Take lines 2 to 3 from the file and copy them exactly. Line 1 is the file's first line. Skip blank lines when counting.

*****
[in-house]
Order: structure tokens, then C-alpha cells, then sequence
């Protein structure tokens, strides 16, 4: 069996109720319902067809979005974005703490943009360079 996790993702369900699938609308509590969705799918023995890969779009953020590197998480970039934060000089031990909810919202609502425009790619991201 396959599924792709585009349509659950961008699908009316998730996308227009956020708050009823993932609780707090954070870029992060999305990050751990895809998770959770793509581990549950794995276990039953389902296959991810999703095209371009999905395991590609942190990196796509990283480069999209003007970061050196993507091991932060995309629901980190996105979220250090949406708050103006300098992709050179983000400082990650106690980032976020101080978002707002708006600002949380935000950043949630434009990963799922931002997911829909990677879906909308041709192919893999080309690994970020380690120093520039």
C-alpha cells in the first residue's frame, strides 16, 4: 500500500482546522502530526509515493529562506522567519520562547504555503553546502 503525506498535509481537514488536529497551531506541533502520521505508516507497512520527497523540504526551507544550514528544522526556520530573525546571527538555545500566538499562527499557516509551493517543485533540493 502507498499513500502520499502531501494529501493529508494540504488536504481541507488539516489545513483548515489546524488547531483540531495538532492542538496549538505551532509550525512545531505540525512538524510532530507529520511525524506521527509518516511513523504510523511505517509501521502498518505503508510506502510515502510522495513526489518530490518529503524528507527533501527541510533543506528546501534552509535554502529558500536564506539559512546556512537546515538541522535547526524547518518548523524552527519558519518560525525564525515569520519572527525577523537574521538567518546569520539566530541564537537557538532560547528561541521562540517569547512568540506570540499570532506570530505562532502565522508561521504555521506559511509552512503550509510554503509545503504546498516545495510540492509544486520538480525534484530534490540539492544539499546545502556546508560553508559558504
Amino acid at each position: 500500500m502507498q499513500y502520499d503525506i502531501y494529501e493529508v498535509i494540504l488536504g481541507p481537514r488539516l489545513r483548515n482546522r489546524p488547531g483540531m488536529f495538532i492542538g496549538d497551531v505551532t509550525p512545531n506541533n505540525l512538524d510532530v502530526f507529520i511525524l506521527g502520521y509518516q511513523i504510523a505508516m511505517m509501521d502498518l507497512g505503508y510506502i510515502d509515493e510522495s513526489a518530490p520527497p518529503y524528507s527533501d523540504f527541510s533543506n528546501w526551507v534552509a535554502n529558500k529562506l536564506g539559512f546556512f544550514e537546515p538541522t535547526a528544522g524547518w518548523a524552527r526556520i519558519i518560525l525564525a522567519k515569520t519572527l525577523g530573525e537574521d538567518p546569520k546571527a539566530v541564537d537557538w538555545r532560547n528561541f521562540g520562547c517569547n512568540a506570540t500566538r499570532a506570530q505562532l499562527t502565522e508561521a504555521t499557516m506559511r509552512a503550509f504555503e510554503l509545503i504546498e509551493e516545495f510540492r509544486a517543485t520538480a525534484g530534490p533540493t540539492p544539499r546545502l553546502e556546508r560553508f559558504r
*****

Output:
Order: structure tokens, then C-alpha cells, then sequence
């Protein structure tokens, strides 16, 4: 069996109720319902067809979005974005703490943009360079 996790993702369900699938609308509590969705799918023995890969779009953020590197998480970039934060000089031990909810919202609502425009790619991201 396959599924792709585009349509659950961008699908009316998730996308227009956020708050009823993932609780707090954070870029992060999305990050751990895809998770959770793509581990549950794995276990039953389902296959991810999703095209371009999905395991590609942190990196796509990283480069999209003007970061050196993507091991932060995309629901980190996105979220250090949406708050103006300098992709050179983000400082990650106690980032976020101080978002707002708006600002949380935000950043949630434009990963799922931002997911829909990677879906909308041709192919893999080309690994970020380690120093520039």